28 Oct

Integrated Arts with the Carson Awards.

Integrated education pupils shine at the Carson Awards.

 

Pupils from across Northern Ireland won prizes for their creative endeavours  in this year’s Carson Awards, an annual showcase set up by the late comedian and entertainer Frank Carson and his son Tony, to support and salute creativity in integrated schools.

 

The ceremony, held in Lagan College, Belfast also saw the awarding of several Carson Prizes by Tony Carson, an entrepreneur and champion of integrated education.

The Carson Awards were started by Frank and Tony Carson in 2008 and are delivered through the Integrated Education Fund (IEF). There are two categories, the Carson Bursaries which fund arts related projects by post-primary pupils, and the Carson Prize, which is open to all pupils at integrated schools. Young artists submit work in a variety of mediums under the theme, ‘what integrated education means to me’.

Tony Carson said: “It’s great to be here in person, especially after last year’s event was postponed due to the restrictions surrounding the pandemic. The entries keep growing in quality every year, and are a tribute to the creativity shining through some of the challenges schools and pupils have had to overcome over the past 18 months.

Creativity and the arts are even more important now than they ever were, and it’s vital to nurture and recognise the next generation of artists – you’ll never know when they’ll be on a stage, in a gallery or on a screen near you!”

 

Joining Tony Carson at the Showcase was actor and comedian Dan Gordon, who starred in the one man show Frank Carson – Rebel without a Pause, and Baroness May Blood, Campaign Chair of the Integrated Education Fund.

 

Entry is now open for the 2021/22 Carson awards; please contact gemma@ief.org.uk for further details and applications.

 

 

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26 Oct

IEF Welcomes the Support of Teacher’s Union Chief in abolishing Teacher’s Exception

The Executive is facing fresh pressure to address inequalities in the teaching profession by repealing fair employment laws which continue to discriminate on religious grounds.

 

Legislation currently allows for an exemption in relation to equality of opportunity and fair participation in employment for members of the Protestant and Catholic communities in Northern Ireland.

Dr Patrick Roach, NASUWT General Secretary, said there was a widely held belief that no teacher should be subject to the legislation.

“Discrimination is damaging to children’s education and to the wellbeing and careers of teachers,” he said, speaking on the eve of the Union’s annual conference.

The Integrated Education Fund welcomes any move to bring to an end the continued exemption of schools from the Fair Employment and Treatment Order.

As it stands, schools have a legal right to discriminate when recruiting to teaching positions and are exempt from monitoring over 17,000 teaching staff in the same way as other professions.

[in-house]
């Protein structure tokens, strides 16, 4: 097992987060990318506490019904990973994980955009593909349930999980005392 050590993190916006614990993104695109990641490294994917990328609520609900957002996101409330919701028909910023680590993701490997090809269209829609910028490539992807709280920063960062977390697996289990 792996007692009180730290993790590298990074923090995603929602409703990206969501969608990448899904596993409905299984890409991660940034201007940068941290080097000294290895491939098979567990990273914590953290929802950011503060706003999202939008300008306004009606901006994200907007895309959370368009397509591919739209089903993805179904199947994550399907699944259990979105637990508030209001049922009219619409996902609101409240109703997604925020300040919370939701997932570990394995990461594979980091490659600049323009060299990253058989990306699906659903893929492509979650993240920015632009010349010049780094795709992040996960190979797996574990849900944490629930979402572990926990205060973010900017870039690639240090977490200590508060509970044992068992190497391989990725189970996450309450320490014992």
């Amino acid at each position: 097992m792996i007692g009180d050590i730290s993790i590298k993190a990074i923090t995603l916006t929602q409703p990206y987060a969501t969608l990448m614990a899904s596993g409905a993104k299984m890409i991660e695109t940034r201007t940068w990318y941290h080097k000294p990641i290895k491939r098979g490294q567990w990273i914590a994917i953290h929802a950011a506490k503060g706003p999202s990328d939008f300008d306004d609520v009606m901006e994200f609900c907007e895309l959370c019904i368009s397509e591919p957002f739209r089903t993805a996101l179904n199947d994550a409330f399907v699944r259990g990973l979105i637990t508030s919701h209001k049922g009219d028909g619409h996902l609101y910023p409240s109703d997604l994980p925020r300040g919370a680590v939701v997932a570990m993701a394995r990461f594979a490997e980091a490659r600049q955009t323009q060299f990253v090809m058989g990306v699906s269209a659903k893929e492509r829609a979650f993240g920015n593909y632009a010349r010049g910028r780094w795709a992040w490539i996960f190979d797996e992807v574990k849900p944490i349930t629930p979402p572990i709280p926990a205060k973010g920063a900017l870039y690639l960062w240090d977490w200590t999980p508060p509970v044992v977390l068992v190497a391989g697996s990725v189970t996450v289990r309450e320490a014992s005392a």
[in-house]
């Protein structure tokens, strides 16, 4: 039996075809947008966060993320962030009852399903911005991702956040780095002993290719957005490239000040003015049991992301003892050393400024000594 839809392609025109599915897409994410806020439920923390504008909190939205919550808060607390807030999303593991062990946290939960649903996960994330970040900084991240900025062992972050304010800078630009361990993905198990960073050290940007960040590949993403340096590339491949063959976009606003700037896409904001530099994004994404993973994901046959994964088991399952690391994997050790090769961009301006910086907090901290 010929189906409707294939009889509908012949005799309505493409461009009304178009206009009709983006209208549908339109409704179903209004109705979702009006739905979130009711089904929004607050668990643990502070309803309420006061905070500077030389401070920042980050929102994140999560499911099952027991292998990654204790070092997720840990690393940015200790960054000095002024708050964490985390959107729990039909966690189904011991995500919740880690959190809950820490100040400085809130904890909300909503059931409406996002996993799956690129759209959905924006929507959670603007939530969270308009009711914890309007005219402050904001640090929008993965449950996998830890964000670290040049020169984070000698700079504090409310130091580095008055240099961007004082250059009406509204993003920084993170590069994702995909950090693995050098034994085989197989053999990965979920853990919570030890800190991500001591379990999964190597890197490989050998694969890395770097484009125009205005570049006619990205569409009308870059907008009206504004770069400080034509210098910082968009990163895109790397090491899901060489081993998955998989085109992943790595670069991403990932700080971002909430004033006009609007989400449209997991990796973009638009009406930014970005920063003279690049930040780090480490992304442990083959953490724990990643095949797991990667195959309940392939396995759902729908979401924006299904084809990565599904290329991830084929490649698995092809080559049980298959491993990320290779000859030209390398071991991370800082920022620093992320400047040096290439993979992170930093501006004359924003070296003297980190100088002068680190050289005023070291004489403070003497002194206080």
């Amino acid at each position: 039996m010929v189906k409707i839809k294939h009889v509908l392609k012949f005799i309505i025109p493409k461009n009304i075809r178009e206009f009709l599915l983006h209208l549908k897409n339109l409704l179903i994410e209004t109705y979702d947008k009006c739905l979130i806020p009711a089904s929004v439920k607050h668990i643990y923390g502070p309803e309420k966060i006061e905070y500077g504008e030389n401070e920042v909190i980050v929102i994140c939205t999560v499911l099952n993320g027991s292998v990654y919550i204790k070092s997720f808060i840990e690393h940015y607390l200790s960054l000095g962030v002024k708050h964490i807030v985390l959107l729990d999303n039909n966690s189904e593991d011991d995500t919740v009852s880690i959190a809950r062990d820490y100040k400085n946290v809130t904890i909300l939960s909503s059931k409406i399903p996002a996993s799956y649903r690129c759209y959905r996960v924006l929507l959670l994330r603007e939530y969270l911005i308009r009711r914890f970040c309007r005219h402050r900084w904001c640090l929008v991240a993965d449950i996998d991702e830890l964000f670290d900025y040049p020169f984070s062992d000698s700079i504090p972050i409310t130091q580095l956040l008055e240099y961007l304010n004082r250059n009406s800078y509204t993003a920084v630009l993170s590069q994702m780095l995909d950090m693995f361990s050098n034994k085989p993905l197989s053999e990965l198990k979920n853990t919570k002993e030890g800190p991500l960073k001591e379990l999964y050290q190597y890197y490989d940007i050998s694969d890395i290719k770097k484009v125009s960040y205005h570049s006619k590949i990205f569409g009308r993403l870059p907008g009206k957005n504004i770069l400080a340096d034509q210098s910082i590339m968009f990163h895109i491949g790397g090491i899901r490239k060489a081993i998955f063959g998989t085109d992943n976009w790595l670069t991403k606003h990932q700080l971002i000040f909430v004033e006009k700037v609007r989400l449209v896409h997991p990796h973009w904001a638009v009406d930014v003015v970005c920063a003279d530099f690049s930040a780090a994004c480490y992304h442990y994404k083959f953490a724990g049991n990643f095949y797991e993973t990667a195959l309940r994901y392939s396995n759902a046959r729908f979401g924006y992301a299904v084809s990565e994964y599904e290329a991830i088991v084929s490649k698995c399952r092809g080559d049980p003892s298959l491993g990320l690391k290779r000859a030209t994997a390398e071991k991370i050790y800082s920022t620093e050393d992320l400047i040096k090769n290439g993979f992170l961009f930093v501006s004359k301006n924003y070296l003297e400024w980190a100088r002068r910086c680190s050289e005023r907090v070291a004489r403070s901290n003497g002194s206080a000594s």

The IEF has campaigned for an end to the Teacher Exception since 2014, when the policy became an integral part of its alternative manifesto. We have long recognised that this is a massive step in a much needed process of deeper and wider education reform.

A 2018 survey of over 1,000 teachers showed that only 2% of teachers employed in Catholic Maintained (CCMS) primaries had attended a Controlled primary school in NI, and that only 7% of those in a Controlled primary had attended a CCMS primary.

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28 Sep

Independent Review of Education – panel announced.

Education Minister, Michelle McIlveen has announced the independent panel which will undertake the review of education.
The five panel members are:  Chairperson Dr Keir Bloomer, Vice-Chairperson Sir Gerry Loughran, Marie Lindsay, Robin McLaughlin and Isabel Nisbet.
Michelle McIlveen said: “I am very pleased to announce the appointment of the Independent Panel who will take forward this important review of our education system.
“The NI Executive is in agreement that the education system, whilst having areas of excellence, faces many significant challenges. A non-political, non-sectoral and wholly independent review is an essential starting point for longer term reform, modernisation and transformation.
“This review is a wide-ranging and challenging assignment. I am confident that the panel has the breadth of expertise and experience to set out a vision for what a high quality, innovative and inclusive education system looks like in Northern Ireland in the 21st century.
“I encourage everyone to support the panel and wish them every success in their task.”
The Integrated Education Fund has called for a full and independent review of the education system from the outset, and welcomes this announcement. We look forward to engaging with the panel and providing whatever assistance they may require.